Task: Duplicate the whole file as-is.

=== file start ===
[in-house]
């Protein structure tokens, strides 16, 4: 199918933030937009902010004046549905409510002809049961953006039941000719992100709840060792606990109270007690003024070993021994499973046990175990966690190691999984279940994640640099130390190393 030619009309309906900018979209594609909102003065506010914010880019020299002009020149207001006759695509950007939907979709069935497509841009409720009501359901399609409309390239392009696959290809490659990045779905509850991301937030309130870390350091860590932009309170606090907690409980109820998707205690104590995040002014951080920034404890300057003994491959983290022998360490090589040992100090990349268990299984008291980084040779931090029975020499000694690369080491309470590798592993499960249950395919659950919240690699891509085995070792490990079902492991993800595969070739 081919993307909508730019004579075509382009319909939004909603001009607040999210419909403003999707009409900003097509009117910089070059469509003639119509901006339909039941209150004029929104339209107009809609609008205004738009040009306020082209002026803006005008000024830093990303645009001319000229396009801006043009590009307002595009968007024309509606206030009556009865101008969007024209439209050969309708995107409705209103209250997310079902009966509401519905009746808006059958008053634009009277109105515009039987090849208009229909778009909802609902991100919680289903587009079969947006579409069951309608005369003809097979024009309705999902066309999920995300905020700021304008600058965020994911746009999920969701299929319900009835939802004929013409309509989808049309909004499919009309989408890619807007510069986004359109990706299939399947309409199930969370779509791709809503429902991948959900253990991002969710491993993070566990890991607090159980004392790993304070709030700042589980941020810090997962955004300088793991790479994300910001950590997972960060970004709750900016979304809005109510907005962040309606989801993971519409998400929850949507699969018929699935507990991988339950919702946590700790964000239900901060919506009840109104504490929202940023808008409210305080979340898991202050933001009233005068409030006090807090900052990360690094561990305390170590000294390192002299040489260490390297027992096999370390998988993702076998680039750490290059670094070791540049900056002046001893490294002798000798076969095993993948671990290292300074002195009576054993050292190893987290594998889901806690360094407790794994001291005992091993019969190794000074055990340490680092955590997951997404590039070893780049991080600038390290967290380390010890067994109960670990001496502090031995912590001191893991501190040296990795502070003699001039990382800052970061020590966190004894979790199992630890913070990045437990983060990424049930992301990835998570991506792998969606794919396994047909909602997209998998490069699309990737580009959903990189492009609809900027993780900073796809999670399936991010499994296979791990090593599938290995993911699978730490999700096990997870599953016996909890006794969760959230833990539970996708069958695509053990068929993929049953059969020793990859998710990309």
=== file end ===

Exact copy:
[in-house]
């Protein structure tokens, strides 16, 4: 199918933030937009902010004046549905409510002809049961953006039941000719992100709840060792606990109270007690003024070993021994499973046990175990966690190691999984279940994640640099130390190393 030619009309309906900018979209594609909102003065506010914010880019020299002009020149207001006759695509950007939907979709069935497509841009409720009501359901399609409309390239392009696959290809490659990045779905509850991301937030309130870390350091860590932009309170606090907690409980109820998707205690104590995040002014951080920034404890300057003994491959983290022998360490090589040992100090990349268990299984008291980084040779931090029975020499000694690369080491309470590798592993499960249950395919659950919240690699891509085995070792490990079902492991993800595969070739 081919993307909508730019004579075509382009319909939004909603001009607040999210419909403003999707009409900003097509009117910089070059469509003639119509901006339909039941209150004029929104339209107009809609609008205004738009040009306020082209002026803006005008000024830093990303645009001319000229396009801006043009590009307002595009968007024309509606206030009556009865101008969007024209439209050969309708995107409705209103209250997310079902009966509401519905009746808006059958008053634009009277109105515009039987090849208009229909778009909802609902991100919680289903587009079969947006579409069951309608005369003809097979024009309705999902066309999920995300905020700021304008600058965020994911746009999920969701299929319900009835939802004929013409309509989808049309909004499919009309989408890619807007510069986004359109990706299939399947309409199930969370779509791709809503429902991948959900253990991002969710491993993070566990890991607090159980004392790993304070709030700042589980941020810090997962955004300088793991790479994300910001950590997972960060970004709750900016979304809005109510907005962040309606989801993971519409998400929850949507699969018929699935507990991988339950919702946590700790964000239900901060919506009840109104504490929202940023808008409210305080979340898991202050933001009233005068409030006090807090900052990360690094561990305390170590000294390192002299040489260490390297027992096999370390998988993702076998680039750490290059670094070791540049900056002046001893490294002798000798076969095993993948671990290292300074002195009576054993050292190893987290594998889901806690360094407790794994001291005992091993019969190794000074055990340490680092955590997951997404590039070893780049991080600038390290967290380390010890067994109960670990001496502090031995912590001191893991501190040296990795502070003699001039990382800052970061020590966190004894979790199992630890913070990045437990983060990424049930992301990835998570991506792998969606794919396994047909909602997209998998490069699309990737580009959903990189492009609809900027993780900073796809999670399936991010499994296979791990090593599938290995993911699978730490999700096990997870599953016996909890006794969760959230833990539970996708069958695509053990068929993929049953059969020793990859998710990309």